Babies And Moving Vans

Guest post by Gail Austin

Life as a mother began on August 27, 1981.  He was tiny and dependent upon me, and nursing him was something I actually knew how to do.  Sometimes we just gazed at each other, me smiling over our matching green eyes.

My third week of motherhood arrived, and suddenly I had a child in crisis. NO! What was wrong? When he nursed his little belly filled up like a balloon, followed by projectile vomiting. Afterward he was still hungry, and we both cried. I took him to the emergency room, where I was told he needed immediate surgery. Protector, please don’t let my baby die!  He emerged from surgery with a scar from one side of his little belly to the other and a diagnosis of “Pyloric Stenosis”—an intestinal blockage where nutrients cannot stay in the system long enough to nourish. He was starving to death. When I found out his surgeon was the only one for miles who had any experience in that type of surgery, I whispered my gratitude. Thank You Protector!

Seventeen months later another baby boy was born. He, too, had a life-threatening illness. On his first birthday he had an asthma attack and coded during a breathing treatment. They told me his chances of survival were slim. Angry energy surged forth.  “No, Ma’am!” I shouted. “He will be fine! Just let me touch him.”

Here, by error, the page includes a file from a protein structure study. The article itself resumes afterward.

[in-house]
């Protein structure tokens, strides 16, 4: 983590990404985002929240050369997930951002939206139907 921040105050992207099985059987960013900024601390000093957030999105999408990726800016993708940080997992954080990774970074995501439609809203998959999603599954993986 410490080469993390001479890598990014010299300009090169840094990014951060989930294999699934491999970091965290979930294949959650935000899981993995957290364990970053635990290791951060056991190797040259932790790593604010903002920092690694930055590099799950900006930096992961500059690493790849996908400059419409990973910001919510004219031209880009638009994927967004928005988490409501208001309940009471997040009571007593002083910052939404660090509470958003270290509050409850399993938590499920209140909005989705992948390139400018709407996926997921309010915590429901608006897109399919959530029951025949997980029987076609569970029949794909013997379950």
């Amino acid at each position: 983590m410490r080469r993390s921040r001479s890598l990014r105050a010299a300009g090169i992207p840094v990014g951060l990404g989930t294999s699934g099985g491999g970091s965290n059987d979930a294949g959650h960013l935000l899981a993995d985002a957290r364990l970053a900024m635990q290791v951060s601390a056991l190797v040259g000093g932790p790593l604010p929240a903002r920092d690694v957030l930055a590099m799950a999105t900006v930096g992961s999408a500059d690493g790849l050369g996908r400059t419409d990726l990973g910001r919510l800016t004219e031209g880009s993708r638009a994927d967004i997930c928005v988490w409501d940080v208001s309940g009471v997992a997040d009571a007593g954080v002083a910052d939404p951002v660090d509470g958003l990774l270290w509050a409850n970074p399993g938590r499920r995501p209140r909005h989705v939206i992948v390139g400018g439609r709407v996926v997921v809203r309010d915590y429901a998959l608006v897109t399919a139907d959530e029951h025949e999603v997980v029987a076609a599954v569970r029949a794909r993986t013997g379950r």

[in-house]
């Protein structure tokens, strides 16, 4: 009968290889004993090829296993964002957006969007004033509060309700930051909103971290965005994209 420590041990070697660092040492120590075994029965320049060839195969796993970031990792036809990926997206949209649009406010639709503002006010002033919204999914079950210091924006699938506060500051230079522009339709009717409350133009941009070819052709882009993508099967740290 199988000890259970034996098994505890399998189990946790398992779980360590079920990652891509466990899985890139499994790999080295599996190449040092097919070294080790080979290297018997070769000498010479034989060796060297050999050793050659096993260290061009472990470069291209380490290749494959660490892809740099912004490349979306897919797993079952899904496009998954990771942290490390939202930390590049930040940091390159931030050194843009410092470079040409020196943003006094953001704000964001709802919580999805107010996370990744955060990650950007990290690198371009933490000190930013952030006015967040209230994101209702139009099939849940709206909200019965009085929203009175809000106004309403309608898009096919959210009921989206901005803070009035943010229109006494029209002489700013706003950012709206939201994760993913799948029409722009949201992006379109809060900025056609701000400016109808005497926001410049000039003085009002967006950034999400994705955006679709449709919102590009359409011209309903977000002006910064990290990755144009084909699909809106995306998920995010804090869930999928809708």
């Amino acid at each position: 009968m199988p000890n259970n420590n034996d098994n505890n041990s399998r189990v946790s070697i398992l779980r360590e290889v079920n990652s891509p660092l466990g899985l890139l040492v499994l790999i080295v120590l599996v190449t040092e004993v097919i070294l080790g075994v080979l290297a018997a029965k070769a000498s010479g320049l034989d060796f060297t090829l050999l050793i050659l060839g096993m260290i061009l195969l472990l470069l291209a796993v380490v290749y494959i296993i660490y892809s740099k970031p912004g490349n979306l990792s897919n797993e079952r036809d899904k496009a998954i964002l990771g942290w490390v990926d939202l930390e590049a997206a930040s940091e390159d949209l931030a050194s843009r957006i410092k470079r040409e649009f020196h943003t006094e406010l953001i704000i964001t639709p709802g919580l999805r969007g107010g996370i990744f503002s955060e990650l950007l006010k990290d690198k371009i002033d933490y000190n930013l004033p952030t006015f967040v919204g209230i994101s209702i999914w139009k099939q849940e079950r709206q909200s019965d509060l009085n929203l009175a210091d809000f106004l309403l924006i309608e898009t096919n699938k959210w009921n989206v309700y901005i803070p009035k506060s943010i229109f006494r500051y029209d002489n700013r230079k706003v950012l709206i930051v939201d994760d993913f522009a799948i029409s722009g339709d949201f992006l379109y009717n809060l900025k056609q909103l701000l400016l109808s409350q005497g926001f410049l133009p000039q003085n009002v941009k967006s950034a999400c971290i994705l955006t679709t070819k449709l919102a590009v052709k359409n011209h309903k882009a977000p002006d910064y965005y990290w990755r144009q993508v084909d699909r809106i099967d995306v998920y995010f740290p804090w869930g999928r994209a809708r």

I prayed hard over my boy. Two hours later his baby blues flew open and he reached for me, laughing out loud. The staff shook their heads in disbelief. One month later my sons’ dad put a gun to his head and threatened to kill himself.  When I took my babies and headed south, he followed me.  Thank You, Protector, for sparing my second child and my children’s father. 

My marriage eventually suffocated under the weight of a life beyond our coping skills: Babies, debt, my past life of abuse and unresolved childhood pain, his childhood with alcoholic parents. I often look back through the lens of retrospection and wonder what I might have done differently.

Over the next few years, God sent one rescuer after another.  Looking back now I see I was being groomed for a great ministry, though at the time it felt like fire after fire. I moved from state to state drifting in and out of church, relationships, and even marriages.

In Californiain 1987 I struggled with depression and weight gain. The boys went to live with their dad, and after failed marriage #3 I had a meltdown. The only answer was to kill myself. In my mind it was yet another failure. The paramedics said I nearly bled to death.  The next try (which I never revealed to anyone) was sleeping pills, and guess what? I woke up.

I lived through painful days hardly caring what happened to me, and eventually went “off the deep end”. By that time I had landed inHouston,TX. I wish I could recall how I got there, but maybe God is saving me from the memory. It was there that I found a job and started life again. I am used to restarts; it’s how I was raised—I make the best of things and move on.  What I eventually learned is that while it is good to have the ability to move on, not stopping long enough to heal from each wound eventually becomes an overwhelming mess. Better to allow God to heal wounds one by one along the way.

Gail Austin is the ownerof The Austin Agency. She is a writer, a life coach, a speaker a prayer warriorand a vegan.. She has been published as part of collaboration in the “InspiredWomen Succeed” bookreleased in 2011. She lives in Tupelo, MS. Contact:


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